Timm Klose’s return is the catalyst for change at Norwich City
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After being made to stew on that Millwall nightmare for a fortnight, the need for a resolute defensive performance felt almost as important as the result on Saturday.
The shambles at The Den meant changes simply had to be made. We may have been just five games into Daniel Farke’s tenure, but the scale of that defeat meant City’s head coach needed a reaction in a pivotal week with back-to-back home games.
Anyone thinking Grant Hanley was signed in an attempt to immediately fix those defensive problems would have been surprised to see his name among the substitutes. Instead, it was the introduction of a fit-again Timm Klose who provided the attributes we’ve been painfully missing in the last two away defeats.
Alongside Christoph Zimmerman, a revved up Ivo Pinto donning the captain’s armband, and Marco Stiepermann adopting the left-back role in favour of James Husband, Norwich’s defence was unrecognisable from the one that started in south London – and an untried unit at that. Their collective performance, while by no means perfect, was a far cry from two weeks prior.
It no doubt helped that Birmingham were distinctly average and lacked any real threat in the box, despite new signing Jota’s best efforts to force openings. Klose’s marshalling of the area meant the tricky Spaniard found little joy, despite his side enjoying the majority of possession. The towering defender won everything in the air and was instrumental in the back line, keeping their shape.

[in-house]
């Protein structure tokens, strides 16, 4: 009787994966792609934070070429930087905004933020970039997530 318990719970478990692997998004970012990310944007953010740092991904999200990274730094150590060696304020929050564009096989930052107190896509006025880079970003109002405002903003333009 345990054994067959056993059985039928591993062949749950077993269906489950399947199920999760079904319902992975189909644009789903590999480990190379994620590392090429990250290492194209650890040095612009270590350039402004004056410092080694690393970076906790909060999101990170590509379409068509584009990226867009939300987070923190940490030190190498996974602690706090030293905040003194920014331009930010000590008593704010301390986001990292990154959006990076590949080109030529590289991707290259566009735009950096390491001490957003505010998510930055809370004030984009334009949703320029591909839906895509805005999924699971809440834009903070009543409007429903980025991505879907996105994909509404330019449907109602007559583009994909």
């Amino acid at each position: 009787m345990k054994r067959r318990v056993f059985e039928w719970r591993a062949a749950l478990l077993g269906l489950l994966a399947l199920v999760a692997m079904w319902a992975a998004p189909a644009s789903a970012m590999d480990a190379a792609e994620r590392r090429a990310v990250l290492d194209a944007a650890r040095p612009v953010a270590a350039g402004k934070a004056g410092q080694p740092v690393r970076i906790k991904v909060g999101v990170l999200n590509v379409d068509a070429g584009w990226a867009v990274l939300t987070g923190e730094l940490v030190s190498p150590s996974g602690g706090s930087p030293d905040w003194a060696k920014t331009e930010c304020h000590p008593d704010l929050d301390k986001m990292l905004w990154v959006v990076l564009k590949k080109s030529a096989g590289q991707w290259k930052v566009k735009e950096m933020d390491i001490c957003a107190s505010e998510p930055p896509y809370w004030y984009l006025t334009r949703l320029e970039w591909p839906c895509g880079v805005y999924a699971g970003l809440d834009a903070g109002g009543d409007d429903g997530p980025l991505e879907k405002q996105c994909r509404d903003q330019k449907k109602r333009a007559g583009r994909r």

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Klose may have struggled last season and some had already written him off as unable to cope with the Championship’s demands. Yet his performance on the pitch and comments off it Saturday told a different story. The Swiss international could be a huge player for Norwich this campaign – he says he wants to be a leader and that’s exactly what Farke’s charges are crying out for.
Testament to his potential to emerge as just that was Klose’s influence on his centre-half partner. His encouragement and constant dialogue with Zimmerman made for a much more organised defensive display, with none of the gaping holes that have been so frequently taken advantage of in recent weeks.
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It was then Klose’s presence in the Birmingham penalty area that led to Norwich’s goal, when he crossed for a typically bullish Nelson Oliveira to slide it into an empty net. Keeping hold of him in the transfer window was absolutely essential.
A new-look midfield and shape felt more solid with Alex Tettey and Championship debutant Tom Trybull affording much more protection when Birmingham were in possession, harassing and getting a foot in to stop any creative flow. It may sound basic but there was nobody doing that job at Millwall. It meant Mario Vrancic enjoyed more time on the ball, when he is far more effective than chasing after it, and he was able to show his class with some deft through balls that on another day would have been rewarded as assists.
Josh Murphy caused plenty of problems, even if his decision making when it comes to the final ball remains his biggest flaw. Improve on that one aspect of his game and he’ll punish a lot of teams this season.
A much improved performance, but Birmingham’s lack of bite translated into one shot into the arms of Angus Gunn and there will be far better sides to visit Carrow Road. A Championship classic it was not, but after the shockers at Villa and Millwall there can’t be too many complaints about a solid performance that chalked up another home win.
With a wounded Burton to follow on Tuesday, expectation is for more of the same, and Farke couldn’t have asked for a kinder fixture in which to turn Saturday’s result into a revival.